ERBIL (Kurdistan 24) – The newly appointed spokesperson of the Syrian Democratic Council (SDC), Amjad Othman, on Monday said that negotiations between Damascus and the Kurdish-led SDC have stalled due to a “lack of will” by the Syrian government to make any concessions.
“Negotiations with Damascus did not stop because of US pressure but the limited path set by the regime, which was not enough to achieve any progress,” he said in a statement.
“The US is an important partner in the fight against terrorism and its role will be significant in the future of any political solution. Going to Damascus was an independent decision, and we are still open to continue the dialogue with Damascus,” he added.
Sihanouk Dibo, the presidential advisor of the Kurdish Democratic Union Party in Syria (PYD), in an opinion piece on Sunday also confirmed that the SDC is still open to dialogue, but is not ready for “reconciliation deals,” like in Ghouta and Daraa, that led to the Syrian army taking over these areas.
Moreover, he called on Syria to focus on efforts to “liberate” Jarabulus, Afrin, al-Bab, and Idlib from the “Turkish occupation.”
The Syrian Foreign Minister, Walid al-Moallem, in an interview with Russian Today on Sunday, claimed that the US presence in northeast Syria hinders dialogue between the SDF and Damascus.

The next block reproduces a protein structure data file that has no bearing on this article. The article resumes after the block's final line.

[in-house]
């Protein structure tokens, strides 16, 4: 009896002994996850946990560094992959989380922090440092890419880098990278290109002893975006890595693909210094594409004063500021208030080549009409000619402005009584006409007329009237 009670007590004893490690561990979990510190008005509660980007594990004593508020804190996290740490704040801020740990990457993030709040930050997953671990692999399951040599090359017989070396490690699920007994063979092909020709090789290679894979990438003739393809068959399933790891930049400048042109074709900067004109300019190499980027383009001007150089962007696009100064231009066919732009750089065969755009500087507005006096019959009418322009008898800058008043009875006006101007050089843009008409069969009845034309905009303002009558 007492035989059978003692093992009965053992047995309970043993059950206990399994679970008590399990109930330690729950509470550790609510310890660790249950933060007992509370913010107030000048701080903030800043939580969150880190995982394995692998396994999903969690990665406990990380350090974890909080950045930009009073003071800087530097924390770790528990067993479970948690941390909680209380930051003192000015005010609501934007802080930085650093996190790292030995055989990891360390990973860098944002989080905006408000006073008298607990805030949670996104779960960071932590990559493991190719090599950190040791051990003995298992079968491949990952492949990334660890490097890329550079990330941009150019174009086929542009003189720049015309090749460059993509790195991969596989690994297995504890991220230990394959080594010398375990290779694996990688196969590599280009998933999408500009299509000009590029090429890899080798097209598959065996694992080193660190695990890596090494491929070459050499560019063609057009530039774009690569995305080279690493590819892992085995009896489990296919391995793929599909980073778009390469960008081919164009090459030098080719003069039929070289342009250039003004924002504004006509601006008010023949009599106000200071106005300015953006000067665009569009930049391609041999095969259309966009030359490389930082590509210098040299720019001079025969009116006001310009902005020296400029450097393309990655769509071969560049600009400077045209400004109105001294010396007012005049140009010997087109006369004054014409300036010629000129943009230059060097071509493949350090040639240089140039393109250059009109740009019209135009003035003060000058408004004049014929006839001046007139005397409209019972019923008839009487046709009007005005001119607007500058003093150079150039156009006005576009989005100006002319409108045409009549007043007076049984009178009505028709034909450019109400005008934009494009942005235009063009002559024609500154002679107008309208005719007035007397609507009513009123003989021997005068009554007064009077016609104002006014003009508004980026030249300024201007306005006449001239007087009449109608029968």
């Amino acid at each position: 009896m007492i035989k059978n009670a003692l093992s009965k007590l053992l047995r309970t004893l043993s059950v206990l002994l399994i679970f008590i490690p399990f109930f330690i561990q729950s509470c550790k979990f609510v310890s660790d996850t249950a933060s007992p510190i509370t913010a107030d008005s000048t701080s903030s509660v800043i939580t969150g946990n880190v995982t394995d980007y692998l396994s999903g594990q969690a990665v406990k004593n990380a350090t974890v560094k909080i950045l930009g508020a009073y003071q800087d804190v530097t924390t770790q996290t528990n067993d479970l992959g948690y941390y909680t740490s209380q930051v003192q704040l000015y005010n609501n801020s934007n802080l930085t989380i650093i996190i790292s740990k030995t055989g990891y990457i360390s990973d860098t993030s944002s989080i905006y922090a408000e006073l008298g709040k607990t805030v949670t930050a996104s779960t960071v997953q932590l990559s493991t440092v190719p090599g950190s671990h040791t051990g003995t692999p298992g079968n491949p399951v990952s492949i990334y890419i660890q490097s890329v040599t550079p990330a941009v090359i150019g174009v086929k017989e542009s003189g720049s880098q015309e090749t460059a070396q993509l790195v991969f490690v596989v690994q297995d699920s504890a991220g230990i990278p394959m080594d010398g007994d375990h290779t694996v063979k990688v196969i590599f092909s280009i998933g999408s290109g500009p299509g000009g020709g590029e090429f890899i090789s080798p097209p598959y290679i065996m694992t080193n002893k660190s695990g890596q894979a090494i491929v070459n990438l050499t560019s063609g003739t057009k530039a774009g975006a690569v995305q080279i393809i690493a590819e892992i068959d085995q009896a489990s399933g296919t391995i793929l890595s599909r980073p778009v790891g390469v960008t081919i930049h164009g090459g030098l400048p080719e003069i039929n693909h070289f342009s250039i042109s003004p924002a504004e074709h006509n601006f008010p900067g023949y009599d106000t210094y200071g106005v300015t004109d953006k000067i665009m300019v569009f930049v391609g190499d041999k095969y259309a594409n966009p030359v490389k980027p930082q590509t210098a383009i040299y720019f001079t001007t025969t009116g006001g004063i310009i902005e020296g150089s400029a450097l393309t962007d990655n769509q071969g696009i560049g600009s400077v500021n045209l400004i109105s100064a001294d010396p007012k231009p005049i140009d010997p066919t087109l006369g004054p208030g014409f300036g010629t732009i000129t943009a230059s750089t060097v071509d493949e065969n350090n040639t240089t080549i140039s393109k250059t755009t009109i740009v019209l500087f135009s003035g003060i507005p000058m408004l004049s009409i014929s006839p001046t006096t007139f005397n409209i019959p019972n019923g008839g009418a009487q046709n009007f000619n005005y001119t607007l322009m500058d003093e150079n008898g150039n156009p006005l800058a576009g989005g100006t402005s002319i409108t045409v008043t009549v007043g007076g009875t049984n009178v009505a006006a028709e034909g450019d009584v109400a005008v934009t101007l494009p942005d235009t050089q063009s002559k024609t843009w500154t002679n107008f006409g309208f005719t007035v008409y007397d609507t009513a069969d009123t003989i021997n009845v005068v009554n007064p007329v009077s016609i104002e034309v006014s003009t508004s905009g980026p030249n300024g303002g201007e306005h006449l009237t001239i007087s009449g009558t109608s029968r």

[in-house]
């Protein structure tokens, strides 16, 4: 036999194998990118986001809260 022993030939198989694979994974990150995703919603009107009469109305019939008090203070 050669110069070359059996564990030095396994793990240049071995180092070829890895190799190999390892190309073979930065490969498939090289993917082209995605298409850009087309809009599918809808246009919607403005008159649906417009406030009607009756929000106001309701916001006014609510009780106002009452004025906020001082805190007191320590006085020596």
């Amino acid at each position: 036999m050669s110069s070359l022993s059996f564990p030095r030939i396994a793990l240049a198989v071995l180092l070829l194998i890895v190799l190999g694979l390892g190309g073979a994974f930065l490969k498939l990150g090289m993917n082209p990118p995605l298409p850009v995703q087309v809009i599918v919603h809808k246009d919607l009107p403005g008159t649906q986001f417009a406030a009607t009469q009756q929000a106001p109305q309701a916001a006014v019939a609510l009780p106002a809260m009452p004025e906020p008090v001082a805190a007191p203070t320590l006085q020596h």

“The danger now in the eastern region stems from the American factor that is illegally present, which is providing military support for the so-called Syrian Democratic Forces in that region as the US presence hampers these forces’ dialogue with the Syrian state,” he said.
“Some of them attacked the Syrian soldiers there in an unjustified attack, and those who mounted the attack must pay the price,” al-Moallem stated.
On Sep. 8, clashes broke out between the Kurdish security forces and the Syrian regime, killing at least 11.
The clashes came a few weeks after a delegation of the US-backed, Kurdish-led Syrian Democratic Council (SDC) visited Damascus and held talks with the government.
The SDC, which is the political umbrella of the US-backed, YPG-led Syrian Democratic Forces (SDF), disapproved of the clashes.
“Any escalation, at this time, will not serve any Syrian national party that believes in dialogue to find a solution to the Syrian crisis,” the SDC said in its Sep. 9 statement.
The former head of the Democratic Union Party (PYD), Salih Muslim, in an interview on Sunday with ANF, said there have been two meetings between the SDC and the regime so far, and that there is a need to “build confidence and trust among the parties.”
However, now it seems talks have stopped.
While the Kurdish-led SDC and the US-backed SDF want a decentralized Syria and Damascus to recognize the autonomous administration in North and East of Syria, Damascus still prefers a centralized regime.
“Assad needs the Kurds to rule the north, but I doubt he is serious about any real form of autonomy that will satisfy Kurdish demands. He believes in a centralized Syria,” Joshua Landis, who heads the Middle East program at the University of Oklahoma, told Kurdistan 24.
“He may be willing to allow Kurds to keep more of the wealth of the region but real cultural or regional autonomy comparable to Iraq? I doubt it. Baathism, Arabism, and his history are all against it,” he concluded.
Editing by Nadia Riva